The right way to grasp and optimize your psychology is to understand how it functions in real-time real-life situations.

To do this you have to take control of your own life and use a technique like FIML that allows you to observe yourself in real-time real-life situations.

I honestly do not think there is any other way.

Poor precision in communication distorts motives

And distorted motives warp human interactions, which in turn degrade individual psychology.

There is no way around it—the ways almost all people communicate are much cruder than their brains are capable of.

And that is the cause of most of what we now call (non-biological) “mental health” problems.

Here is an example: I want to say something very complex to my primary care doctor. I can give her the gist in a minute or two but I do not want to have that go on my medical record.

So I ask her if I can start a discussion that she will promise to keep off my record.

She says, “I’ll think about it.”

A week later I get a letter from her nurse saying she is not willing to do what I asked.

No reason why was given. Do rules prevent her from doing that? I have heard of doctors allowing patients to keep some concerns off the record, but who knows what the reality is? Do you?

If I insist, will that go on my record? Did what I asked in the first place go on my record? My doctor is trapped within or is voluntarily following some guideline that is most decidedly not in my best interests.

This same sort of thing can happen interpersonally. If I raise a topic that is psychologically important to me with even a close friend, I have to wonder will they understand? Will they allow me to expand the subject over a few weeks or months or longer? Will my initial statements change our friendship?

The basic problem is how do you discuss complex psychological subjects with others?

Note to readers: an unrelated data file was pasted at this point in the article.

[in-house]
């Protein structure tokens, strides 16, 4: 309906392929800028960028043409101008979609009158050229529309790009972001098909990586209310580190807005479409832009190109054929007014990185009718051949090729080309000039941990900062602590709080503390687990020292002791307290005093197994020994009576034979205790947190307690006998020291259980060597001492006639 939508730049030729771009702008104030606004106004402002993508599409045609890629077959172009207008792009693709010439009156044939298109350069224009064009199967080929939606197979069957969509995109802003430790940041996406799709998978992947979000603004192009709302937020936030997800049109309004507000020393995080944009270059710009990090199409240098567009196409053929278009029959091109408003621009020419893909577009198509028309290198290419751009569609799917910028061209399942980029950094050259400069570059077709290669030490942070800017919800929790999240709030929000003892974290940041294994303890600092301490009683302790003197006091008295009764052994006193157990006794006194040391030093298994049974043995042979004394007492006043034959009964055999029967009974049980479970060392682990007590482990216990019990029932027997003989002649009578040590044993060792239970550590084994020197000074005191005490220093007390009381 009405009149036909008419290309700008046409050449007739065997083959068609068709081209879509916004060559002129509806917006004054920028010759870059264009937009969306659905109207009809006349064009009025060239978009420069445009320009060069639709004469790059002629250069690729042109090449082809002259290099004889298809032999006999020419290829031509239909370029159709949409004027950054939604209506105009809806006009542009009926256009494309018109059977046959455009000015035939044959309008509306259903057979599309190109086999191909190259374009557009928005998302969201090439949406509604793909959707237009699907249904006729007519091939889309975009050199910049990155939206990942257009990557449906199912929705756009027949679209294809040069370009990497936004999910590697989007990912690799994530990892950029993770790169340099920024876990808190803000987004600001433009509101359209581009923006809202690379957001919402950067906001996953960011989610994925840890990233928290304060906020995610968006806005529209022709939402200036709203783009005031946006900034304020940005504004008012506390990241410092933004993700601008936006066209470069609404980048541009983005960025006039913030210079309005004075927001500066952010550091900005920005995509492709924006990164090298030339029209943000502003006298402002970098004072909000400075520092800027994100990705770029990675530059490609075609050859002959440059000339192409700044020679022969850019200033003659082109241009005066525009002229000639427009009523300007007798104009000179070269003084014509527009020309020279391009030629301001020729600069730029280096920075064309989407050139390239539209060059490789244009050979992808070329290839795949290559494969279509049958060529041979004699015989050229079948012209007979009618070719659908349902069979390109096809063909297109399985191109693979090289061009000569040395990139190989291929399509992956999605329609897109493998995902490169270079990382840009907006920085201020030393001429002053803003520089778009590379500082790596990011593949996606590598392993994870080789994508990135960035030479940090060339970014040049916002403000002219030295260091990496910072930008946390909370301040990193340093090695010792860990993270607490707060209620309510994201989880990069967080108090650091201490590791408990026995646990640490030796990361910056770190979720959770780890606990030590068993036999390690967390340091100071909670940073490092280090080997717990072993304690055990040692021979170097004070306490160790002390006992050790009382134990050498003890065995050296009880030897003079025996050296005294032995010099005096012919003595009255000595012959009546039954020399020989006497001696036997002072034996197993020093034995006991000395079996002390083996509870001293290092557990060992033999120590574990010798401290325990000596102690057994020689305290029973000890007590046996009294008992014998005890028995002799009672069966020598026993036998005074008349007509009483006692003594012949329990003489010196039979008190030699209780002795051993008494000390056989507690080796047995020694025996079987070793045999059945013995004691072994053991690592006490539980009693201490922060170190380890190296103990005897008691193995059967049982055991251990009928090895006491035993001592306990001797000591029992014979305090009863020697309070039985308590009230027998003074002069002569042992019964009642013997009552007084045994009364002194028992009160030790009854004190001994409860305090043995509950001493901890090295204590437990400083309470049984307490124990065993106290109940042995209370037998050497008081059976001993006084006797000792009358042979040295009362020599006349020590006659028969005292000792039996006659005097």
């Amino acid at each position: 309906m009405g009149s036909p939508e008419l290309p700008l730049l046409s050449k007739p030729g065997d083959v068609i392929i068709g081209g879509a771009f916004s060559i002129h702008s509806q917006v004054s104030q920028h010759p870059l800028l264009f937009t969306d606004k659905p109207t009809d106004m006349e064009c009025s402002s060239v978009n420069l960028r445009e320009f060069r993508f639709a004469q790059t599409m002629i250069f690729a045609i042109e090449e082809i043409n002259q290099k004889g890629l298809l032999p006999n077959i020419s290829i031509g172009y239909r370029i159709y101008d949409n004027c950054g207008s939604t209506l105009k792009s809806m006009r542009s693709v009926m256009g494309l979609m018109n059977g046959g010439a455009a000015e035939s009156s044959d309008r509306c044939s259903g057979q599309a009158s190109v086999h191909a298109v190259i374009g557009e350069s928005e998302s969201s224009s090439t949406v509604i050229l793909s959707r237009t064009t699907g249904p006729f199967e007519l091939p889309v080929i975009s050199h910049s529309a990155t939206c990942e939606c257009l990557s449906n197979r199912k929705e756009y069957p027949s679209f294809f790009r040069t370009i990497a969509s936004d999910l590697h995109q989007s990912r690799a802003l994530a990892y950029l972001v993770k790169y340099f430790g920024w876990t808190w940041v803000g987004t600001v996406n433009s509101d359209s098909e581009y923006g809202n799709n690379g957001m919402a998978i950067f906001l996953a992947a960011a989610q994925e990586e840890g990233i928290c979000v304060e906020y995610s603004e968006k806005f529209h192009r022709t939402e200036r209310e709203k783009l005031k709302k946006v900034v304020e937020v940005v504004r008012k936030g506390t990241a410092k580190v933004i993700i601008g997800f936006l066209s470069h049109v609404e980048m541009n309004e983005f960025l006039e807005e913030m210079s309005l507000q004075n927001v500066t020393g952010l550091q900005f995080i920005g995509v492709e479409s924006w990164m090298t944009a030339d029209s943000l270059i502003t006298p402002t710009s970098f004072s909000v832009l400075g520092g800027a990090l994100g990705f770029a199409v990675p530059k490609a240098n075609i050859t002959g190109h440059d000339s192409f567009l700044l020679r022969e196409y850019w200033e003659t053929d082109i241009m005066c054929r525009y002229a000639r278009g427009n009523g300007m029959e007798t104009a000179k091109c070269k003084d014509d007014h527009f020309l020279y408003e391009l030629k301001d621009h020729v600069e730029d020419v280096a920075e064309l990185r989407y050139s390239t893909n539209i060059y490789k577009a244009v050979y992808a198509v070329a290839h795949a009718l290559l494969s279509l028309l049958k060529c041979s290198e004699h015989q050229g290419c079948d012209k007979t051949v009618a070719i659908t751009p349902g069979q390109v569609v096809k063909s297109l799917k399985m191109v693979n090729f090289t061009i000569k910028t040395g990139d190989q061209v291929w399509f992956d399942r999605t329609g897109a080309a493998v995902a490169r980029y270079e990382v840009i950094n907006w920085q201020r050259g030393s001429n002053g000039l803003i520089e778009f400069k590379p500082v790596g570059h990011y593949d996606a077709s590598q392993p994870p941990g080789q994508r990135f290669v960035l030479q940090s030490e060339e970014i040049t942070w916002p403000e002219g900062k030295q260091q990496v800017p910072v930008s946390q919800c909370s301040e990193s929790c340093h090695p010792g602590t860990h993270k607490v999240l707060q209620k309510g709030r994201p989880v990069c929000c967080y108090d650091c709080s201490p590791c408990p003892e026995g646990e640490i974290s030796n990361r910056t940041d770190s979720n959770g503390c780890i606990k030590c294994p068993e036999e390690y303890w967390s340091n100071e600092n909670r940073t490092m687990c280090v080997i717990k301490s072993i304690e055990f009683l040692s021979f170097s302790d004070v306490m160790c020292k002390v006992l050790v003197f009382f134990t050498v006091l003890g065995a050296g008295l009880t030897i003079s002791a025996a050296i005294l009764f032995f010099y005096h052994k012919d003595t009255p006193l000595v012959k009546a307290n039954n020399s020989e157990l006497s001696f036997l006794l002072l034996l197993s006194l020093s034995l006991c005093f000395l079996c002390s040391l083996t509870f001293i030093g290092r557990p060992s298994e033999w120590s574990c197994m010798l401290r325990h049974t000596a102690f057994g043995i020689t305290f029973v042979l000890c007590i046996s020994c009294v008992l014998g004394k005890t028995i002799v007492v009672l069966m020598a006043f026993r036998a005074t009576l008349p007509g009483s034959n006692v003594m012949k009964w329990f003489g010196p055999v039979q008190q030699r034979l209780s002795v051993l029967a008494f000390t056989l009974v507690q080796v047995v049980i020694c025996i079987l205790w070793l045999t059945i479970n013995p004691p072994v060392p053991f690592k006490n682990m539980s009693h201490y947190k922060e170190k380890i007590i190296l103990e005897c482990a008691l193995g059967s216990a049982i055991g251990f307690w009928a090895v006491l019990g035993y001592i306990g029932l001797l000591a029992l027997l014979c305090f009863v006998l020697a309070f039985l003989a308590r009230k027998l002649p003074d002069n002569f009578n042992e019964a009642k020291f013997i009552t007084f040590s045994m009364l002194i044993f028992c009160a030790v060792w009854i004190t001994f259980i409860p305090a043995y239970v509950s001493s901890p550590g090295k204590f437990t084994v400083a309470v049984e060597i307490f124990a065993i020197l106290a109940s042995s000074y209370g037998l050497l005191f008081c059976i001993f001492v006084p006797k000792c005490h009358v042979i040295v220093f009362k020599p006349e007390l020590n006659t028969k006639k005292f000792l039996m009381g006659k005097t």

One of my friends works in alternative health care. She knows what I want to bring up with my doctor and admits that even in her professional setting where patients have an hour to open up, there is not enough time.

Back to my primary care doctor. I saw her again a year later and she asked if I remembered her. I said, “Of course I remember you.” She said no more and neither of us raised the off-the-record topic. An intern was with her.

I wonder what she thinks of me. Did she interpret my slightly nervous behavior when I first asked as a “sign” of something? Does she think I am volatile or bipolar or just nuts? (I am not.)

I am 100% sure that she cannot possibly know what I wanted to bring up with her. In this case, I have all of the information and I want to give it to her but she cannot or will not allow that unless my initial fumblings toward a complex subject are made public.

Even a  close friend could find themselves in a similar position. And I wonder if I have done that myself to someone. Most people most of the time are not able to scale those walls that divide us.

On either side of the wall is a complex person capable of complex understanding, but one or both persons cannot scale the wall. My doctor is smart enough to have become an MD and yet I cannot tell her about a complex medical condition that is of great importance to me.

I know that I do not want to open the subject and risk a shallow public label (a common hindrance to many potential communications). I honestly do not know what my doctor is thinking. Maybe I will try again the next time I see her.